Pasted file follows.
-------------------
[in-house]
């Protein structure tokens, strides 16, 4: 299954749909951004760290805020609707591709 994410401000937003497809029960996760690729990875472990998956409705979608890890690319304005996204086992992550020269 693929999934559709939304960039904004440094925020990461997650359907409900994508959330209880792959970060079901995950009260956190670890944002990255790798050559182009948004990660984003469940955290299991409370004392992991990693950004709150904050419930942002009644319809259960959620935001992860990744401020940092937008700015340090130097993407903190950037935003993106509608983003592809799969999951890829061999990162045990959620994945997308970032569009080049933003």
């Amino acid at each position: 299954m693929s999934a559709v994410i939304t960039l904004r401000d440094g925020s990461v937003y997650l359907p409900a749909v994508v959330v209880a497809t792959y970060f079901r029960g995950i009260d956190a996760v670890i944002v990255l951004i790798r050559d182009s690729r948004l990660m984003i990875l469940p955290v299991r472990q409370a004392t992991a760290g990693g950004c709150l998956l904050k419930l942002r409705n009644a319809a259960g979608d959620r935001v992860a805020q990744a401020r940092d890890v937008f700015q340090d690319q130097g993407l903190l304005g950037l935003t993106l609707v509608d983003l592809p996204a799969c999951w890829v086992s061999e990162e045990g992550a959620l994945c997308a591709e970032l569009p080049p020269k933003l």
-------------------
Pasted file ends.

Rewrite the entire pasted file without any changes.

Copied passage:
[in-house]
């Protein structure tokens, strides 16, 4: 299954749909951004760290805020609707591709 994410401000937003497809029960996760690729990875472990998956409705979608890890690319304005996204086992992550020269 693929999934559709939304960039904004440094925020990461997650359907409900994508959330209880792959970060079901995950009260956190670890944002990255790798050559182009948004990660984003469940955290299991409370004392992991990693950004709150904050419930942002009644319809259960959620935001992860990744401020940092937008700015340090130097993407903190950037935003993106509608983003592809799969999951890829061999990162045990959620994945997308970032569009080049933003």
């Amino acid at each position: 299954m693929s999934a559709v994410i939304t960039l904004r401000d440094g925020s990461v937003y997650l359907p409900a749909v994508v959330v209880a497809t792959y970060f079901r029960g995950i009260d956190a996760v670890i944002v990255l951004i790798r050559d182009s690729r948004l990660m984003i990875l469940p955290v299991r472990q409370a004392t992991a760290g990693g950004c709150l998956l904050k419930l942002r409705n009644a319809a259960g979608d959620r935001v992860a805020q990744a401020r940092d890890v937008f700015q340090d690319q130097g993407l903190l304005g950037l935003t993106l609707v509608d983003l592809p996204a799969c999951w890829v086992s061999e990162e045990g992550a959620l994945c997308a591709e970032l569009p080049p020269k933003l």